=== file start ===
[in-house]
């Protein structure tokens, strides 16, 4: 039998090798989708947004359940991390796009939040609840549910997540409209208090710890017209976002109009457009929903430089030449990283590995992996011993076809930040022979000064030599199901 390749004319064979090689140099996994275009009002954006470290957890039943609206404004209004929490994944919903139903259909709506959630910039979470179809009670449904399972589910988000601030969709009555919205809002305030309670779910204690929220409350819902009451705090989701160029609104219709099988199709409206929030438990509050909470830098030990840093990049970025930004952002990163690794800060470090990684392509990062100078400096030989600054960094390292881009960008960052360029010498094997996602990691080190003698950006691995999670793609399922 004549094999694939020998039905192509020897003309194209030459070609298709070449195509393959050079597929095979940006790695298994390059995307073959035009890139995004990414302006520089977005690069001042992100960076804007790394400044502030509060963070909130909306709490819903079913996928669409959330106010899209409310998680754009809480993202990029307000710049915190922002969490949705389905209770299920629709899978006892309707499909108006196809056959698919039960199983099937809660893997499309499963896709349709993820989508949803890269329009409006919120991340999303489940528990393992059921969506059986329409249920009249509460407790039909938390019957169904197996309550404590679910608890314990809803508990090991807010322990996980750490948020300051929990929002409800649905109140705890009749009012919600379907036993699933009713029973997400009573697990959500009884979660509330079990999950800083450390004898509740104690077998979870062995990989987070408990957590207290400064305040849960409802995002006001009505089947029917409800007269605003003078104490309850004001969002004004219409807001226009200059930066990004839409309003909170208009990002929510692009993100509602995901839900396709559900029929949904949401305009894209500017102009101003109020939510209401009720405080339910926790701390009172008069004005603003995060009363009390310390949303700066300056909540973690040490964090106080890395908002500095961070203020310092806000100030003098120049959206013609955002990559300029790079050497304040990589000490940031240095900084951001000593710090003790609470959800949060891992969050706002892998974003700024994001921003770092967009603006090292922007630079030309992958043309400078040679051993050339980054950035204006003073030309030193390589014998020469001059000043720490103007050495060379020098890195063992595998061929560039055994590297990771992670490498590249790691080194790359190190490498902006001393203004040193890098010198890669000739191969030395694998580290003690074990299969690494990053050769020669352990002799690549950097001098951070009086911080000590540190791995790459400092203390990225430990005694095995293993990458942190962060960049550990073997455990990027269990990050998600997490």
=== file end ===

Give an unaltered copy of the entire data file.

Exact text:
[in-house]
């Protein structure tokens, strides 16, 4: 039998090798989708947004359940991390796009939040609840549910997540409209208090710890017209976002109009457009929903430089030449990283590995992996011993076809930040022979000064030599199901 390749004319064979090689140099996994275009009002954006470290957890039943609206404004209004929490994944919903139903259909709506959630910039979470179809009670449904399972589910988000601030969709009555919205809002305030309670779910204690929220409350819902009451705090989701160029609104219709099988199709409206929030438990509050909470830098030990840093990049970025930004952002990163690794800060470090990684392509990062100078400096030989600054960094390292881009960008960052360029010498094997996602990691080190003698950006691995999670793609399922 004549094999694939020998039905192509020897003309194209030459070609298709070449195509393959050079597929095979940006790695298994390059995307073959035009890139995004990414302006520089977005690069001042992100960076804007790394400044502030509060963070909130909306709490819903079913996928669409959330106010899209409310998680754009809480993202990029307000710049915190922002969490949705389905209770299920629709899978006892309707499909108006196809056959698919039960199983099937809660893997499309499963896709349709993820989508949803890269329009409006919120991340999303489940528990393992059921969506059986329409249920009249509460407790039909938390019957169904197996309550404590679910608890314990809803508990090991807010322990996980750490948020300051929990929002409800649905109140705890009749009012919600379907036993699933009713029973997400009573697990959500009884979660509330079990999950800083450390004898509740104690077998979870062995990989987070408990957590207290400064305040849960409802995002006001009505089947029917409800007269605003003078104490309850004001969002004004219409807001226009200059930066990004839409309003909170208009990002929510692009993100509602995901839900396709559900029929949904949401305009894209500017102009101003109020939510209401009720405080339910926790701390009172008069004005603003995060009363009390310390949303700066300056909540973690040490964090106080890395908002500095961070203020310092806000100030003098120049959206013609955002990559300029790079050497304040990589000490940031240095900084951001000593710090003790609470959800949060891992969050706002892998974003700024994001921003770092967009603006090292922007630079030309992958043309400078040679051993050339980054950035204006003073030309030193390589014998020469001059000043720490103007050495060379020098890195063992595998061929560039055994590297990771992670490498590249790691080194790359190190490498902006001393203004040193890098010198890669000739191969030395694998580290003690074990299969690494990053050769020669352990002799690549950097001098951070009086911080000590540190791995790459400092203390990225430990005694095995293993990458942190962060960049550990073997455990990027269990990050998600997490």